You might like how I took both seats out of the canoe I bought and replaced them with one center seat back I bought at WalMart. Like you I’m a flat water/slow river guy. I switched to a double blade kayak paddle also. You need a extra long one for a canoe, 260cm is what I have.
less cost more when it comes to weight usually.
That weight/$$ ratio is widely applicable. There are probably more than two variables, too, although I don’t have the knowledge to understand all the trade-offs in boats.
In the world of amplified sound (for concerts, etc) we have a saying:
“There are 3 main goals/factors to balance - you can choose any two, but you cannot also have the third:
Good sound quality
Replace “sound quality” with “speed and stability” and you’ve got the kayak version.
Bud, this is ingenious ! Thanks for posting the photos – the ‘ladder’ would not have made sense without them. How did you actually secure the WM seat in the canoe ?
Thanks, Buffalo Alice. This is helpful insight on the relationship of price, weight, and speed/stability.
(As an example, I looked up the Eddystone boats you recommended … they look GREAT, but are way outside my price range as an occasional paddler ).
What a friendly and helpful community this is – Thank You All !
Affordable price? Buy used.
As @rsevenic said, keep an eye on FB Marketplace and Craigslist. I’m seeing more listings now as summer winds down. Pricing for kayaks and canoes in very good condition tends to be about 50% of retail where I live. Almost everyone here will agree with @PaddleDog52’s advice - it’s way better to buy a better quality used boat than a “pool toy” from the big box store parking lot. Also, if you have a dealer that does rentals near you, they may be selling off some or all of their fleets now. Rentals are usually stable and durable, but they can be on the heavy side.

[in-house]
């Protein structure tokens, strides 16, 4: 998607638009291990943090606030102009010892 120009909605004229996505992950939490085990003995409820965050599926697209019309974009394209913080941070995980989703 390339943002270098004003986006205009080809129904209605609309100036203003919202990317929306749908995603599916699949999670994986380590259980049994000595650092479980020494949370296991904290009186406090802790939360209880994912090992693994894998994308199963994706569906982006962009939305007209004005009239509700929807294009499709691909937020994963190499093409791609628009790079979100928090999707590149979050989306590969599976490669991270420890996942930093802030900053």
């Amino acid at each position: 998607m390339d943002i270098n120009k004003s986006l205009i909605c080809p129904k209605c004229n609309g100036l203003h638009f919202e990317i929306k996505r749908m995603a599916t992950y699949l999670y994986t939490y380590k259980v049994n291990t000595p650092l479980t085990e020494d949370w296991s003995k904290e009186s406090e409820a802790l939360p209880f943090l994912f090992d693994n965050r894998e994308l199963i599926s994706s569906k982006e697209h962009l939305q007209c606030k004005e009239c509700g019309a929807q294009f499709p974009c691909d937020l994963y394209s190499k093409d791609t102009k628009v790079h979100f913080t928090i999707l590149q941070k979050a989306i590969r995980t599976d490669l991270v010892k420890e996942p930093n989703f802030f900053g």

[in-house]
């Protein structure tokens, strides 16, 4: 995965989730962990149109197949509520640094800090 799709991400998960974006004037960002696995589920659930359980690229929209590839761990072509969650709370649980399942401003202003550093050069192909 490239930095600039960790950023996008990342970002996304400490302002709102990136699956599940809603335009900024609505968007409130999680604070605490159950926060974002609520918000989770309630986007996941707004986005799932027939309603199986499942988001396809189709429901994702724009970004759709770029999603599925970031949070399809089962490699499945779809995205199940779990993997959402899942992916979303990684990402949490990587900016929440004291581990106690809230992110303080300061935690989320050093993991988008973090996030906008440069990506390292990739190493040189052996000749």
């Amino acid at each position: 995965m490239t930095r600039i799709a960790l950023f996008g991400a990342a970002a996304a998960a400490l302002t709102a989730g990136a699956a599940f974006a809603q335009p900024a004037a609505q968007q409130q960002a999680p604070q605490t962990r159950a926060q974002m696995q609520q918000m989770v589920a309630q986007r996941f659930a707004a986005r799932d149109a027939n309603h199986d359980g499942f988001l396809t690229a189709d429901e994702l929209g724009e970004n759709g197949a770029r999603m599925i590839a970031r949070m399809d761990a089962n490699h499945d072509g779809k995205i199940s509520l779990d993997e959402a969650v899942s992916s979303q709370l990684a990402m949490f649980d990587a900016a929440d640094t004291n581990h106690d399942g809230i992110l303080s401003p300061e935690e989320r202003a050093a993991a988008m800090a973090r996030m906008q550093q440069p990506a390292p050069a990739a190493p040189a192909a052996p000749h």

If you find something of interest and want to post the specifics here, you’ll get good feedback. And save some $ for a good PFD if you don’t have one already.
Stay tuned, yes there are longer, sleaker SOT kayaks under 45 lbs. I’m not up on the latest models that are available but I suspect you’ll get a lot of answers eventually on this thread. Taking a simple paddling class can probably get you tracking in most boats. Inflatable kayaks are notorious for bad handling in wind, you can buy some upper tier that work fairly well, but I doubt you want to spend a lot of money if only paddling every once in a while.
There are also some very light solo canoes you might find used. Might also want to take a paddling class for handling a solo canoe, I think much harder for causual paddlers to handle.
The WM seat was made for clamping to a bench seat like bleachers. I cut off all the clamping stuff on the bottom down to the tubular frame. I built a wooden framework that hangs from the gunwales and then held the seatback down with 4 screws with wing nuts and conduit clamps. The wing nuts are great as I can pop it out in a minute and use it as a camp chair when needed. It is low but keeps me off the ground and offers back support when sitting on the shore having lunch or if camping around a camp fire.
The seat folds down and is below flush when loading the boat on the rack.